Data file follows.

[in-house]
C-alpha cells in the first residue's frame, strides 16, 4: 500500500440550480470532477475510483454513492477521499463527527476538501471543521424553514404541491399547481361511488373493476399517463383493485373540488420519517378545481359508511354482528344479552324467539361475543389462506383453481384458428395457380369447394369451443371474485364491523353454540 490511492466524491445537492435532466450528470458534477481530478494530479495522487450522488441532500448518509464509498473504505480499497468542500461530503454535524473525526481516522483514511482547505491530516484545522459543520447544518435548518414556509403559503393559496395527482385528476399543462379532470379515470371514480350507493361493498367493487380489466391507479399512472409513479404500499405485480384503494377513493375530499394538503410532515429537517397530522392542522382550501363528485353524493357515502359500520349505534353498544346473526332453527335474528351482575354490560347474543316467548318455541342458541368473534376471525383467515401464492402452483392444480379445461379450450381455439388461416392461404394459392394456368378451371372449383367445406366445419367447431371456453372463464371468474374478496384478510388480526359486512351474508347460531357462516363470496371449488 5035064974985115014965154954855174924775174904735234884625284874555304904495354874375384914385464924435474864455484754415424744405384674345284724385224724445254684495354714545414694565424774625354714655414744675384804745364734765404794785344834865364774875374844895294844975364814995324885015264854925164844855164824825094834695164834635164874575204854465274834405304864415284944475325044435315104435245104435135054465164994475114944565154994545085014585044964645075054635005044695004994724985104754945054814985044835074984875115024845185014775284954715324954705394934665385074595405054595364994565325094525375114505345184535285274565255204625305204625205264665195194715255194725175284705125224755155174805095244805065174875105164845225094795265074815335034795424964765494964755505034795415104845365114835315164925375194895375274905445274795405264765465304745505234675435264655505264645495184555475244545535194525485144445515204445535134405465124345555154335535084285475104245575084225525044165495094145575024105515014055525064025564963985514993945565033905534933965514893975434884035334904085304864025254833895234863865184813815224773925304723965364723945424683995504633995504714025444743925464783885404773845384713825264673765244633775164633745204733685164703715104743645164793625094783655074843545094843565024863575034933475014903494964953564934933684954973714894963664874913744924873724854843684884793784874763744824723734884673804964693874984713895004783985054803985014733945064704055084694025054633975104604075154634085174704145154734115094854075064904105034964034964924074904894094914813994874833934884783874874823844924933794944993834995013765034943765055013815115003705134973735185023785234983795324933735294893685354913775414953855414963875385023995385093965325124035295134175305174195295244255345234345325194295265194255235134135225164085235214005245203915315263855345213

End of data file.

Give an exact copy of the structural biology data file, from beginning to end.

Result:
[in-house]
C-alpha cells in the first residue's frame, strides 16, 4: 500500500440550480470532477475510483454513492477521499463527527476538501471543521424553514404541491399547481361511488373493476399517463383493485373540488420519517378545481359508511354482528344479552324467539361475543389462506383453481384458428395457380369447394369451443371474485364491523353454540 490511492466524491445537492435532466450528470458534477481530478494530479495522487450522488441532500448518509464509498473504505480499497468542500461530503454535524473525526481516522483514511482547505491530516484545522459543520447544518435548518414556509403559503393559496395527482385528476399543462379532470379515470371514480350507493361493498367493487380489466391507479399512472409513479404500499405485480384503494377513493375530499394538503410532515429537517397530522392542522382550501363528485353524493357515502359500520349505534353498544346473526332453527335474528351482575354490560347474543316467548318455541342458541368473534376471525383467515401464492402452483392444480379445461379450450381455439388461416392461404394459392394456368378451371372449383367445406366445419367447431371456453372463464371468474374478496384478510388480526359486512351474508347460531357462516363470496371449488 5035064974985115014965154954855174924775174904735234884625284874555304904495354874375384914385464924435474864455484754415424744405384674345284724385224724445254684495354714545414694565424774625354714655414744675384804745364734765404794785344834865364774875374844895294844975364814995324885015264854925164844855164824825094834695164834635164874575204854465274834405304864415284944475325044435315104435245104435135054465164994475114944565154994545085014585044964645075054635005044695004994724985104754945054814985044835074984875115024845185014775284954715324954705394934665385074595405054595364994565325094525375114505345184535285274565255204625305204625205264665195194715255194725175284705125224755155174805095244805065174875105164845225094795265074815335034795424964765494964755505034795415104845365114835315164925375194895375274905445274795405264765465304745505234675435264655505264645495184555475244545535194525485144445515204445535134405465124345555154335535084285475104245575084225525044165495094145575024105515014055525064025564963985514993945565033905534933965514893975434884035334904085304864025254833895234863865184813815224773925304723965364723945424683995504633995504714025444743925464783885404773845384713825264673765244633775164633745204733685164703715104743645164793625094783655074843545094843565024863575034933475014903494964953564934933684954973714894963664874913744924873724854843684884793784874763744824723734884673804964693874984713895004783985054803985014733945064704055084694025054633975104604075154634085174704145154734115094854075064904105034964034964924074904894094914813994874833934884783874874823844924933794944993834995013765034943765055013815115003705134973735185023785234983795324933735294893685354913775414953855414963875385023995385093965325124035295134175305174195295244255345234345325194295265194255235134135225164085235214005245203915315263855345213